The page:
By Jazmine Ulloa
The Brownsville Herald
A middle-aged woman was driving along a busy street in Matamoros on her way to visit family, when she passed a Soriana grocery store barricaded by a throng of Mexican soldiers and vehicles. Gunshots cracked in the distance.
She kept her eyes on the road and pressed on the gas, following what many Mexican citizens consider unspoken policy: Look away. Mind your own business. Keep your mouth shut.
“These things don’t come out in the newspapers,” said the woman, who works as a housemaid in Brownsville and asked her name not be used out of concern for her family’s safety.
In recent months, she and other residents say, sporadic shootouts in broad daylight, like this one, seem to have become more common in Matamoros, once one of the quieter cities along the Texas-Mexico border.
With little trust in authorities and few reports from the media, it is difficult for Mexican residents to discern what is fact from hearsay. But to be caught in the crossfire is a legitimate fear, families say — even more distressing, is constantly seeing their schools shut down, their news outlets silenced and their streets blockaded by Mexican soldiers and military trucks.
Such concerns are driving Matamoros families away from the border city and into the Rio Grande Valley, residential and commercial real estate agents said. The migration follows a steady stream of Mexican nationals, including journalists, officials and business leaders, who have relocated to the United States since Mexican President Felipe Calderón launched a sweeping battle against drug cartels in 2006.
But families from Matamoros have only been moving to the Valley in higher numbers since last year, real estate agents said. And some brokers noted calls from Mexican nationals had become even more frequent in the last six months.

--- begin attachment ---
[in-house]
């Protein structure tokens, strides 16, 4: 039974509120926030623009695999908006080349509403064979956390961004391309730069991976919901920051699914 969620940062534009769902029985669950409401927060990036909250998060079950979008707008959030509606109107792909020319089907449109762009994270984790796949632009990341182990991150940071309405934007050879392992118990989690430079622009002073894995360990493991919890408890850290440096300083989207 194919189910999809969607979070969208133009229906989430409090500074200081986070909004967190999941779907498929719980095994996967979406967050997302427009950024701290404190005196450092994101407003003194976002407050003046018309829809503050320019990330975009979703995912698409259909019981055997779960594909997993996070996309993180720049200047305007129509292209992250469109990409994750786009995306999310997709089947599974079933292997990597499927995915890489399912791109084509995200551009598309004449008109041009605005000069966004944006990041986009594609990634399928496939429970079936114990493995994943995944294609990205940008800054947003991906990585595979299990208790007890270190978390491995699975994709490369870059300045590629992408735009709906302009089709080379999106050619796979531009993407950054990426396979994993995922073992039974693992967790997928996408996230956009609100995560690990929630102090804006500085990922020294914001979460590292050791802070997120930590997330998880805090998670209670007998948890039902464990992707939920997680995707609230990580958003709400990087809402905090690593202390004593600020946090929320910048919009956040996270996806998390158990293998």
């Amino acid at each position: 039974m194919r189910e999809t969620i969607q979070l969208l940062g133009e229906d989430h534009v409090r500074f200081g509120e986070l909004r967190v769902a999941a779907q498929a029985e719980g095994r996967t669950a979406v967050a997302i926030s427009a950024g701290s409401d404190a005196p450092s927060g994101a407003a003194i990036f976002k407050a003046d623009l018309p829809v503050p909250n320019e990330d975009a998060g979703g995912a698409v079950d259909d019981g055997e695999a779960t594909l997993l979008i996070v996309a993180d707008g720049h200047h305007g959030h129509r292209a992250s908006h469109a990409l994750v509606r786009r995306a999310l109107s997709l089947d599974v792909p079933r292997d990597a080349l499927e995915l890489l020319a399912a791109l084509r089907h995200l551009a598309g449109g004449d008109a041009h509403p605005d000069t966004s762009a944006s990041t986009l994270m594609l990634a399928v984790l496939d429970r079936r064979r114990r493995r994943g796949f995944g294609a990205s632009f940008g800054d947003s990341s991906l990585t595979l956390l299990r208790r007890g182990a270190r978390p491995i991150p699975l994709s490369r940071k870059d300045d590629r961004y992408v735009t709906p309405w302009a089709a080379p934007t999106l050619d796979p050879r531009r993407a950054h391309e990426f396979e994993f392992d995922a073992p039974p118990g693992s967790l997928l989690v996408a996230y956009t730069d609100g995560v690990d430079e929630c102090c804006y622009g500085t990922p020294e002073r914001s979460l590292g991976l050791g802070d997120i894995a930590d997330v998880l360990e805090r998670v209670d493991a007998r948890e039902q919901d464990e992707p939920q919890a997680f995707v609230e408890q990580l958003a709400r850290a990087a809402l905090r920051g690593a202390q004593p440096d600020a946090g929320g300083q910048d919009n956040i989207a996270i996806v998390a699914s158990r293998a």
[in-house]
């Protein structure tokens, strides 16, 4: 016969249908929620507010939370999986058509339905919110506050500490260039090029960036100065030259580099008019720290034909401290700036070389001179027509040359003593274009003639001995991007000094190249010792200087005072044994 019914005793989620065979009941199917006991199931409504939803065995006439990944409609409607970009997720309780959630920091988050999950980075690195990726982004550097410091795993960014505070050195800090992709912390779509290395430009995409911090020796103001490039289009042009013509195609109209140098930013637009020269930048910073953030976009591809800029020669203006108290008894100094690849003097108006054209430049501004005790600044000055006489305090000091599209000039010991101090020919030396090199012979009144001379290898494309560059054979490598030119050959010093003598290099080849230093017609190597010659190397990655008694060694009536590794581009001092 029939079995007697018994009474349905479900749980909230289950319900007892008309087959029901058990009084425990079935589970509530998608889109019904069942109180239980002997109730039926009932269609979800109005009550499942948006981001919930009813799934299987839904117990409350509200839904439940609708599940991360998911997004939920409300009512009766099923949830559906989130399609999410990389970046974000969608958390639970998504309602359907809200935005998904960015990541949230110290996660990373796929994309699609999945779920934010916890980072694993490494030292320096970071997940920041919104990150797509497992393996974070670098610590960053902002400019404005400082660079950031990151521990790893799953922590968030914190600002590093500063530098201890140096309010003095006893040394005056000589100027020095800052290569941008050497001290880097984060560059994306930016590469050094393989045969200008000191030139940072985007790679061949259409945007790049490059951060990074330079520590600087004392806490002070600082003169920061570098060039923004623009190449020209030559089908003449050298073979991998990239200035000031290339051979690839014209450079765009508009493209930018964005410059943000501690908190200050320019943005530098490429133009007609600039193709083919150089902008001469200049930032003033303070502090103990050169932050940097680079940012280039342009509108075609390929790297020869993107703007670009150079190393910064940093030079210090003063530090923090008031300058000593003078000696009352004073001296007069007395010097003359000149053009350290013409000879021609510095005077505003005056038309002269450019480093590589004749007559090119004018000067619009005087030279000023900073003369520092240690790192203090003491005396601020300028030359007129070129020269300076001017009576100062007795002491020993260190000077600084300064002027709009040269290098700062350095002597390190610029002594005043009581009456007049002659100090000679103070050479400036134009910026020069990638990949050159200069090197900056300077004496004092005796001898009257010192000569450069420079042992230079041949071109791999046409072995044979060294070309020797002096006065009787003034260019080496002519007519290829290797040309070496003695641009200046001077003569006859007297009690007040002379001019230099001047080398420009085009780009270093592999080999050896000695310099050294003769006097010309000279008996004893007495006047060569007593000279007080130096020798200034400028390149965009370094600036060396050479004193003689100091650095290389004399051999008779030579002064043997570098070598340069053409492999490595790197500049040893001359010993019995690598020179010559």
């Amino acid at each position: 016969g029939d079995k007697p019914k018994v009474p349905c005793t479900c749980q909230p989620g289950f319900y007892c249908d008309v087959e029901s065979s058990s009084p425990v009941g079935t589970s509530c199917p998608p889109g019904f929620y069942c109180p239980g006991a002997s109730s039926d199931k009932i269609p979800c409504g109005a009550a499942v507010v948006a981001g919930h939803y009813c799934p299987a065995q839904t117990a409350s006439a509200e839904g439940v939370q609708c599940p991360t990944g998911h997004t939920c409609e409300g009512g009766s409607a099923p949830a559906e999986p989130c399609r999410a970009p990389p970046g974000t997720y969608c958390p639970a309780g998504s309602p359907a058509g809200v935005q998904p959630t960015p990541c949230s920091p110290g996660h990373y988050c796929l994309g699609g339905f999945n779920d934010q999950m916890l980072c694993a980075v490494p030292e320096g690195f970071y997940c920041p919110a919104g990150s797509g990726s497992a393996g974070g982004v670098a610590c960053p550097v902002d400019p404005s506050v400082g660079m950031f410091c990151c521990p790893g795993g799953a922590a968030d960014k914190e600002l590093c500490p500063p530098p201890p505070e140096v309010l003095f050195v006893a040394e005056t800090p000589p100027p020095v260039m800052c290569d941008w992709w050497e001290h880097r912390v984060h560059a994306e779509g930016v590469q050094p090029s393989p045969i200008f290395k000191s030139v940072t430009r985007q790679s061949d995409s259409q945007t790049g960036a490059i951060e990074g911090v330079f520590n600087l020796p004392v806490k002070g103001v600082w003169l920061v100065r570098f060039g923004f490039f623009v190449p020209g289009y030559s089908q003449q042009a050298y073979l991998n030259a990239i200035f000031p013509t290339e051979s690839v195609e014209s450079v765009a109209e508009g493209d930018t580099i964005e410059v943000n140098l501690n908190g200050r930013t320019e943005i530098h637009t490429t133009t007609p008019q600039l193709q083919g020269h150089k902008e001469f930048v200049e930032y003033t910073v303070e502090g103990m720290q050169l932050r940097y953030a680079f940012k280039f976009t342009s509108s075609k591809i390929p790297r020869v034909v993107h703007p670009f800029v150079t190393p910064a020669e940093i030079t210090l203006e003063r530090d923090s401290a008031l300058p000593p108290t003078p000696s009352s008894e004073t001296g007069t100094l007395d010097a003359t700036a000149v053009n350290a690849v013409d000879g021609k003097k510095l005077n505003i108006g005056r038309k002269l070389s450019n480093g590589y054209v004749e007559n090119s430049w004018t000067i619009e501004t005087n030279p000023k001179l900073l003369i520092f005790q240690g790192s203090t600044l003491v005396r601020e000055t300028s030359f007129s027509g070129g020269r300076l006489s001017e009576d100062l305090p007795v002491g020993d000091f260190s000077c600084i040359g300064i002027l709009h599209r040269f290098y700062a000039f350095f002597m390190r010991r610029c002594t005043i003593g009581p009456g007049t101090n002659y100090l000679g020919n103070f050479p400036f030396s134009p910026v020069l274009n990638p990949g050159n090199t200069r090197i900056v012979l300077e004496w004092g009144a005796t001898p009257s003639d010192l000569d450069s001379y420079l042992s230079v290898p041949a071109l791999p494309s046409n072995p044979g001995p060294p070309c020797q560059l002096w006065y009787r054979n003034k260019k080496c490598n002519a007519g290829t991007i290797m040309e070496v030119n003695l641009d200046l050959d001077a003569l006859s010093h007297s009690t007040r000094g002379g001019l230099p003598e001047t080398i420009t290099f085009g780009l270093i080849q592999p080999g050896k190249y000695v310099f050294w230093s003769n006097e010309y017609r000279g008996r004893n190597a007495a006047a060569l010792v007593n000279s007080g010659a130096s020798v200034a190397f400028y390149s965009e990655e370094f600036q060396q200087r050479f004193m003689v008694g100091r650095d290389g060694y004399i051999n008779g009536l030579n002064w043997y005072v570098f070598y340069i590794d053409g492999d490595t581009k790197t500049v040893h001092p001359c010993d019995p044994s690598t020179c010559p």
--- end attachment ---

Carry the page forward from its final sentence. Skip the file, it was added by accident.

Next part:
“They call and tell me, ‘I need (a home) fast. I want to take my children out of school. There is too much danger here,’ ” said Sandy Lee Galvan, a real estate agent with Century 21 Johnston Company in Brownsville. “Many want to pay cash upfront.”
‘Violence escalates, migration escalates’
Drug war violence along the Mexican side of the lower Texas borderline began to intensify in late February, first after a bloody turf battle erupted between the Gulf Cartel and its former armed wing, the Zetas, and now has amplified as drug cartel men increase their assaults against the Mexican army.
“As the violence escalates, the migration escalates,” said Mary McGowan, broker and owner of All Star Realty in Brownsville.
Real estate agents are taking inquiries from Matamoros, Monterrey, Victoria and Valle Hermoso, and even from families living farther in the interior of Mexico. Many Mexican nationals are not stopping in the Valley but choosing to go farther north, to San Antonio or Austin, and even into other states, agents said.
But those who do stay prefer gated communities and condos throughout Brownsville and Rancho Viejo. Near McAllen, the sweetest deals are in the Sharyland community, said Leanne Richards, broker for Trendsetters Realty in McAllen.
“Everyone wants to get their children into the Sharyland school district,” said Richards, who has worked in real estate in the Valley since 1994. In the past, Richards recalls few Mexican families calling in to inquire about homes in the area. When they did buy, it took time and they purchased expensive $500,000 homes, she said.
Now people are buying properties costing between $80,000 to $120,000 because they want to move out soon. Many also choose to rent.
“They tell me, ‘We are not going back to Mexico, we are afraid,’” Richards said.